Headshot/Mugshot #1

My “Headshot/Mugshot” series is an exercise in presentation and perception.

There have been three sources of inspiration leading to this series. The first, social and mainstream media have focused lately on how young men of color are portrayed in the news. Who is represented with a mugshot? Who is represented with a headshot? Questions of racial and class privilege are raised.

The second, a paper presented at a neuro-aesthetics conference I attended suggested that we as humans are quicker to perceive difference than similarity when presented with a face that is morphed between two individuals. What makes somebody ‘different’?

The third is the Dadaist game of Exquisite Corpse, where different artists each draw different sections of a body and then combine them.

Headshot/Mugshot #2

For these portraits, I’ve deliberately made the backgrounds colors that are not in the spectrum of human skin tones. I’ve also deliberately homed in on the facial features, not giving any social or gender cues such as hair or clothing. And in some of the portraits, all of the features belong to the same person; in others, they are mixed up.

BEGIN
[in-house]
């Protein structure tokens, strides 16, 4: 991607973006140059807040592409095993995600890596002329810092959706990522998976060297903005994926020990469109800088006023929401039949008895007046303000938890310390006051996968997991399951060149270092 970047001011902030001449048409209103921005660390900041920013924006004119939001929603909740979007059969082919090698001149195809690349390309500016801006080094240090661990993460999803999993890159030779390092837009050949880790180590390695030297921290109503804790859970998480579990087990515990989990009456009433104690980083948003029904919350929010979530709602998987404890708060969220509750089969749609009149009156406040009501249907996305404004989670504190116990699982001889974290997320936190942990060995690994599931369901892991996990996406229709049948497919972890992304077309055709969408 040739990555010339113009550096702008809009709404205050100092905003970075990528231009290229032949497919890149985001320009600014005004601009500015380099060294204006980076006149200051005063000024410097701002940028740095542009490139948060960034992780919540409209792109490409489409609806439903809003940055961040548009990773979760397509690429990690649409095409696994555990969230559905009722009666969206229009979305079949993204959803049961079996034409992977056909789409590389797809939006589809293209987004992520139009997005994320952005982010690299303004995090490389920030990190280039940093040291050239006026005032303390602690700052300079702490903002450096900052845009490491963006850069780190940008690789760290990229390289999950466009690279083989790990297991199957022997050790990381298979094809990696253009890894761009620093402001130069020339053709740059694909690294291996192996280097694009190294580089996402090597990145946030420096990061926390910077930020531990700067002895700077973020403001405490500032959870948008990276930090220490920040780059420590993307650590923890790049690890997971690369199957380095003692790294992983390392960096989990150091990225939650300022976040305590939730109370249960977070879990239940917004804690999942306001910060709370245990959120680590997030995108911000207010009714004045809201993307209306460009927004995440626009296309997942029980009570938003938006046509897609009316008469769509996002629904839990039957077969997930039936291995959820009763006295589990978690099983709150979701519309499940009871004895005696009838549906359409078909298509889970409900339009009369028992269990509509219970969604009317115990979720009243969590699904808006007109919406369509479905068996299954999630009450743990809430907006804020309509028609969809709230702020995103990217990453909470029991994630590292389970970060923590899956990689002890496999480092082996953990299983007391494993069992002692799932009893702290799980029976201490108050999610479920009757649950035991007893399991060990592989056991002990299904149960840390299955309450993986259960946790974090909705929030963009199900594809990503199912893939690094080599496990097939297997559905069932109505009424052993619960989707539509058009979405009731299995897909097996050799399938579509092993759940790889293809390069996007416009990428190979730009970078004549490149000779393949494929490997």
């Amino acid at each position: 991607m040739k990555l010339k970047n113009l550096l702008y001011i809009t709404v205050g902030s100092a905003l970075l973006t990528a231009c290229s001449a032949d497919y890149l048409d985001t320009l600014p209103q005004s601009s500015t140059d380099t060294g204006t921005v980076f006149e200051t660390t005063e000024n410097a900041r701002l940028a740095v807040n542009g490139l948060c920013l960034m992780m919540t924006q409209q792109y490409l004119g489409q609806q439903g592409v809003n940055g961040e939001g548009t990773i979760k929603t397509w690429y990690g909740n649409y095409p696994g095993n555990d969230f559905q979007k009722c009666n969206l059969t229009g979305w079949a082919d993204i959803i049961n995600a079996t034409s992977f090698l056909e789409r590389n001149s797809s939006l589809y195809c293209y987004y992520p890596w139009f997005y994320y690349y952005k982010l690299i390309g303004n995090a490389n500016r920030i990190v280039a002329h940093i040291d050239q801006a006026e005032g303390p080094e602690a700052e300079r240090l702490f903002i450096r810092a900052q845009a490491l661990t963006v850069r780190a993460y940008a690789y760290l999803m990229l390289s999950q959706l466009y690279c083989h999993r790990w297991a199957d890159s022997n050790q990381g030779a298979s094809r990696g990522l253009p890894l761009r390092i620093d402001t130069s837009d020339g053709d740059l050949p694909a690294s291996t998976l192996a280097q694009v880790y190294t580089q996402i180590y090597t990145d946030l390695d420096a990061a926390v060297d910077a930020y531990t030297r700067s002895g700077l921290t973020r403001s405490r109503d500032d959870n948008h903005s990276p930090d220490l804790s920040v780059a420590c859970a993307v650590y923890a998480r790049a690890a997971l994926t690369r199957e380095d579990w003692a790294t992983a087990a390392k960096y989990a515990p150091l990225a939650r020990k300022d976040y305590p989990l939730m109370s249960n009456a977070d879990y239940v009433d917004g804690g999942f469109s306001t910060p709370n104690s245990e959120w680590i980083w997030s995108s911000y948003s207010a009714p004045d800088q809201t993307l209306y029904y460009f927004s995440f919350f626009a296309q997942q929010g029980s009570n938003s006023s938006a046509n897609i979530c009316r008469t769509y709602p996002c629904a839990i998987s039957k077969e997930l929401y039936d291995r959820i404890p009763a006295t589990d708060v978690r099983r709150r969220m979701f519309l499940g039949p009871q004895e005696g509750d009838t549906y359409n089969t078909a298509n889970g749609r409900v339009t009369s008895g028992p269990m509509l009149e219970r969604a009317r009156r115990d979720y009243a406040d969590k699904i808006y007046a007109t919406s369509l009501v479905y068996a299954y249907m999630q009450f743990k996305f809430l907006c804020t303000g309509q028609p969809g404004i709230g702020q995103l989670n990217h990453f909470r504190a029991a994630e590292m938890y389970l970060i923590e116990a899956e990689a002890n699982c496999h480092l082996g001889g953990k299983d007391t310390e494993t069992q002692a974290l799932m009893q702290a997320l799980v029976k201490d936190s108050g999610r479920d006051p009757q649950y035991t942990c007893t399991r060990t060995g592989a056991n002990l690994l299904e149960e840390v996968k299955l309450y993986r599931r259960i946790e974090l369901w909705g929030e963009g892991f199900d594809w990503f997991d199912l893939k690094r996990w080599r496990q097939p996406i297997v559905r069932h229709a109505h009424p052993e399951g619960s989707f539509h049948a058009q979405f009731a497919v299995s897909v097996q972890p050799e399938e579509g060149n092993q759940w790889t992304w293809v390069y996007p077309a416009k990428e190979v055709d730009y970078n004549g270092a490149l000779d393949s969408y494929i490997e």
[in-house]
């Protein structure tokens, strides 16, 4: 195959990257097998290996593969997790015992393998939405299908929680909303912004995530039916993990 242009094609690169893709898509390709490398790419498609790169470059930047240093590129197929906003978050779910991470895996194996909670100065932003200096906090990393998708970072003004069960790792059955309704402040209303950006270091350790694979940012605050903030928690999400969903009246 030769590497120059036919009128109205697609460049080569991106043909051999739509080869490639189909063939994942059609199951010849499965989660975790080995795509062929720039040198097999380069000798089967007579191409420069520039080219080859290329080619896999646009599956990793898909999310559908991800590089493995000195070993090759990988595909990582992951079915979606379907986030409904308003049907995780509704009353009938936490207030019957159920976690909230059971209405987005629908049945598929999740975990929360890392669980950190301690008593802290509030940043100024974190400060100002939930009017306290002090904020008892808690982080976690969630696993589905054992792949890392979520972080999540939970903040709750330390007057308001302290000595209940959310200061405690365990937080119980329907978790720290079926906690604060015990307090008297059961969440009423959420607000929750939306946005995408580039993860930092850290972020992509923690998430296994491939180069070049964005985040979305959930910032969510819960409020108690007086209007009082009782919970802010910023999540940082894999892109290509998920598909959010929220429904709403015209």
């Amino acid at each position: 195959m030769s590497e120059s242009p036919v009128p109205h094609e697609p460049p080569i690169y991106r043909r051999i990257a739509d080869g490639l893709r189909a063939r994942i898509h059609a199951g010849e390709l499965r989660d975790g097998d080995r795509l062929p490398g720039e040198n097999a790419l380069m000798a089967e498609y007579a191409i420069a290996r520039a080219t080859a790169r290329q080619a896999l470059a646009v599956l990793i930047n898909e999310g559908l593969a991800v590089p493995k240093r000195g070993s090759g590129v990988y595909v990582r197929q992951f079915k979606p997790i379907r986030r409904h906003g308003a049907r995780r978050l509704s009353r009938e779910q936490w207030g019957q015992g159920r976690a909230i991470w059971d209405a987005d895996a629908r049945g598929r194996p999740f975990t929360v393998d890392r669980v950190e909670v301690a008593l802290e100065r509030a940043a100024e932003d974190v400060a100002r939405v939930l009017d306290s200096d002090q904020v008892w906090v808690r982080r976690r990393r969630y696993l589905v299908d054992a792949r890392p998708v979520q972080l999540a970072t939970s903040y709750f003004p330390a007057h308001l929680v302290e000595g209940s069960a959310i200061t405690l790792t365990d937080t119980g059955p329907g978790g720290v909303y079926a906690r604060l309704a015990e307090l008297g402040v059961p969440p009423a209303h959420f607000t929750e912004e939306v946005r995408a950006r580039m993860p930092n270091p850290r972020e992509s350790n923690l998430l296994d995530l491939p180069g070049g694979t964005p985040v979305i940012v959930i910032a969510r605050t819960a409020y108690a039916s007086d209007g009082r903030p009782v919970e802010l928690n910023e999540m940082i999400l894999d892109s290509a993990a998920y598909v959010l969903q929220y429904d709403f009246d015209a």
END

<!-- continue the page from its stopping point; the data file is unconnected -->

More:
When you look at these portraits, do any of the faces look scary? Do any of them look friendly? Why do you think that is?

When you look at these portraits, do you try to assign any racial or ethnic identity to them? Why do you think that is?

When you look at these portraits, do you try to assign a gender identity? Why do you think that is?

Headshot/Mugshot #3

Author: Melissa

2 thoughts on “Headshot/Mugshot

  1. Very interesting and thought provoking. But…I kinda think I assign the ones with the goatees a male gender?

  2. Actually, I thought they all looked male, and ugly besides. Also, they all looked angry or bitter, anyway not at all friendly. I would not like to meet any of them in a dark alley.

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